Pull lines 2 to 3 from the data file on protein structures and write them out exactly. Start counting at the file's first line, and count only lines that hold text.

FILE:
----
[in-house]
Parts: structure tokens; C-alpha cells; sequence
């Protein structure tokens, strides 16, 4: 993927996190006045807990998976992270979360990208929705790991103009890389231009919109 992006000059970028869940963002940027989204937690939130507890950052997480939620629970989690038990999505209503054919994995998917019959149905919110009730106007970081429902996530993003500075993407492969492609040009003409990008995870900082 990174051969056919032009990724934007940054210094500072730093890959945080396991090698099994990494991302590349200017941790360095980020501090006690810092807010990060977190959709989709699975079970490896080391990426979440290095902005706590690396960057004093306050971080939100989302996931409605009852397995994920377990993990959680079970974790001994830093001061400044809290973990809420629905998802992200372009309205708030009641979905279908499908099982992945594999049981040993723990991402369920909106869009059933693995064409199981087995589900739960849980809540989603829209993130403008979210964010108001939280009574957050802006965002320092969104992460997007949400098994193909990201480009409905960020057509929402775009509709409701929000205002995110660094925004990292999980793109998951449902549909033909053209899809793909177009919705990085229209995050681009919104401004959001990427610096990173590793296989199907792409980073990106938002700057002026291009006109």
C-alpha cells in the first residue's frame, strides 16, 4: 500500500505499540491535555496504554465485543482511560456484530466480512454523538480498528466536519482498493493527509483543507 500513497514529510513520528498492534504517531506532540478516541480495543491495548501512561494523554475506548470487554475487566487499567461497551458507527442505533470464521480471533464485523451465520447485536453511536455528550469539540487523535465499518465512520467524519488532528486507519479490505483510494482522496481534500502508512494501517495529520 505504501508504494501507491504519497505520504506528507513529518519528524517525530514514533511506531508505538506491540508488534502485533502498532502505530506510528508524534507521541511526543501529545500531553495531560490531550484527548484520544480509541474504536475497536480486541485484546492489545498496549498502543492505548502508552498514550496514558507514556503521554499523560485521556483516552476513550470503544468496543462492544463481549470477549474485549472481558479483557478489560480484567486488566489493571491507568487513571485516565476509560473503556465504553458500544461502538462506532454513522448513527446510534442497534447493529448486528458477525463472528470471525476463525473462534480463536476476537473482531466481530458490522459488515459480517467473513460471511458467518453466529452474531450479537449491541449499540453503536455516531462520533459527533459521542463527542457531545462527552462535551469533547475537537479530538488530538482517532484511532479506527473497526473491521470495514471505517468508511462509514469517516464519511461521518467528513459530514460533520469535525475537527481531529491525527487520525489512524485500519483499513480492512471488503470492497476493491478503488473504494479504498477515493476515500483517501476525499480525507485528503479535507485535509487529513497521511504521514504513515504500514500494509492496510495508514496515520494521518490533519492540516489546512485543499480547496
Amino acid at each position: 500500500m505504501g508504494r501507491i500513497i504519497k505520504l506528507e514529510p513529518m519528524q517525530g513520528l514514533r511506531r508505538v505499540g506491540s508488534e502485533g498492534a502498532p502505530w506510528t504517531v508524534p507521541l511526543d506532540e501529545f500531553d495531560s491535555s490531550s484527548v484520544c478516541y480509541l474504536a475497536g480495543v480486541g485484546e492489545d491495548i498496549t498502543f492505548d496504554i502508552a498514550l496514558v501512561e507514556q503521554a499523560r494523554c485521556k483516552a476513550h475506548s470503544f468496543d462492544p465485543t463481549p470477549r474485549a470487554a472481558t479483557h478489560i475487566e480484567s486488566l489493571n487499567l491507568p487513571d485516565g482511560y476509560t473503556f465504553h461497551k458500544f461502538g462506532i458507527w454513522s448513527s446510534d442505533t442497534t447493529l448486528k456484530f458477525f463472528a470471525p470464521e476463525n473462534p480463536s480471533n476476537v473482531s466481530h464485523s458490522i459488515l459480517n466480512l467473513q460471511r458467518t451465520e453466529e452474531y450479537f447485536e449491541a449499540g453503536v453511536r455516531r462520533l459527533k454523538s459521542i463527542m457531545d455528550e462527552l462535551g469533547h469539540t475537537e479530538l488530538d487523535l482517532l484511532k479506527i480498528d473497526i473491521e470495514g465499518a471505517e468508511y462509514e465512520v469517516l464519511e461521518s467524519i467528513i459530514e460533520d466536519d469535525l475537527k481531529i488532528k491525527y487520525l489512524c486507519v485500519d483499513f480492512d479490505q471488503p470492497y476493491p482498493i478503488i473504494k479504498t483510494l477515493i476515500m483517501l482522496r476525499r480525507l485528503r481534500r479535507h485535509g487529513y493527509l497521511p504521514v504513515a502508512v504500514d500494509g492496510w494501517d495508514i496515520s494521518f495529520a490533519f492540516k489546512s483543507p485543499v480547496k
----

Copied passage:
Parts: structure tokens; C-alpha cells; sequence
């Protein structure tokens, strides 16, 4: 993927996190006045807990998976992270979360990208929705790991103009890389231009919109 992006000059970028869940963002940027989204937690939130507890950052997480939620629970989690038990999505209503054919994995998917019959149905919110009730106007970081429902996530993003500075993407492969492609040009003409990008995870900082 990174051969056919032009990724934007940054210094500072730093890959945080396991090698099994990494991302590349200017941790360095980020501090006690810092807010990060977190959709989709699975079970490896080391990426979440290095902005706590690396960057004093306050971080939100989302996931409605009852397995994920377990993990959680079970974790001994830093001061400044809290973990809420629905998802992200372009309205708030009641979905279908499908099982992945594999049981040993723990991402369920909106869009059933693995064409199981087995589900739960849980809540989603829209993130403008979210964010108001939280009574957050802006965002320092969104992460997007949400098994193909990201480009409905960020057509929402775009509709409701929000205002995110660094925004990292999980793109998951449902549909033909053209899809793909177009919705990085229209995050681009919104401004959001990427610096990173590793296989199907792409980073990106938002700057002026291009006109």